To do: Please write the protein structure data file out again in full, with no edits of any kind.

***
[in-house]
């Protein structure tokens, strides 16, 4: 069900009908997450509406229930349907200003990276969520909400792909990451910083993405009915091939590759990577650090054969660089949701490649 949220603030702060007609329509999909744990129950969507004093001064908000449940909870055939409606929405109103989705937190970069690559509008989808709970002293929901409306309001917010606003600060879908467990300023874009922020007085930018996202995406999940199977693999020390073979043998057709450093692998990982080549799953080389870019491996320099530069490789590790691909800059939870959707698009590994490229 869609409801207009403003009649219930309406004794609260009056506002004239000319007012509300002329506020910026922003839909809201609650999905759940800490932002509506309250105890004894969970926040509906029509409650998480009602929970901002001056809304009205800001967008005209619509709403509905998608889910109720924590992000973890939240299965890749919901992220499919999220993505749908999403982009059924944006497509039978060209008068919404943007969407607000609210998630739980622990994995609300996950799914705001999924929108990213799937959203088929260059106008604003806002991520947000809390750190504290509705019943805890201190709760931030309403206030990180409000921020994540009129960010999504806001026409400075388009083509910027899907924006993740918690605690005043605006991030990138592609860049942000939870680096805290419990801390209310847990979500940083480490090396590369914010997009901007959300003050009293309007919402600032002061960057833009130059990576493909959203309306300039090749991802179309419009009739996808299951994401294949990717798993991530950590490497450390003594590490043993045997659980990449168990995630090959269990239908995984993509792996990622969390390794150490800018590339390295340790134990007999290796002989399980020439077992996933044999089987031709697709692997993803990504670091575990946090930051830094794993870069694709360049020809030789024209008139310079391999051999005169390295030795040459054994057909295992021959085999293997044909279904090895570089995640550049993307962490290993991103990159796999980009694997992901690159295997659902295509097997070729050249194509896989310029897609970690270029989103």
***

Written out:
[in-house]
């Protein structure tokens, strides 16, 4: 069900009908997450509406229930349907200003990276969520909400792909990451910083993405009915091939590759990577650090054969660089949701490649 949220603030702060007609329509999909744990129950969507004093001064908000449940909870055939409606929405109103989705937190970069690559509008989808709970002293929901409306309001917010606003600060879908467990300023874009922020007085930018996202995406999940199977693999020390073979043998057709450093692998990982080549799953080389870019491996320099530069490789590790691909800059939870959707698009590994490229 869609409801207009403003009649219930309406004794609260009056506002004239000319007012509300002329506020910026922003839909809201609650999905759940800490932002509506309250105890004894969970926040509906029509409650998480009602929970901002001056809304009205800001967008005209619509709403509905998608889910109720924590992000973890939240299965890749919901992220499919999220993505749908999403982009059924944006497509039978060209008068919404943007969407607000609210998630739980622990994995609300996950799914705001999924929108990213799937959203088929260059106008604003806002991520947000809390750190504290509705019943805890201190709760931030309403206030990180409000921020994540009129960010999504806001026409400075388009083509910027899907924006993740918690605690005043605006991030990138592609860049942000939870680096805290419990801390209310847990979500940083480490090396590369914010997009901007959300003050009293309007919402600032002061960057833009130059990576493909959203309306300039090749991802179309419009009739996808299951994401294949990717798993991530950590490497450390003594590490043993045997659980990449168990995630090959269990239908995984993509792996990622969390390794150490800018590339390295340790134990007999290796002989399980020439077992996933044999089987031709697709692997993803990504670091575990946090930051830094794993870069694709360049020809030789024209008139310079391999051999005169390295030795040459054994057909295992021959085999293997044909279904090895570089995640550049993307962490290993991103990159796999980009694997992901690159295997659902295509097997070729050249194509896989310029897609970690270029989103």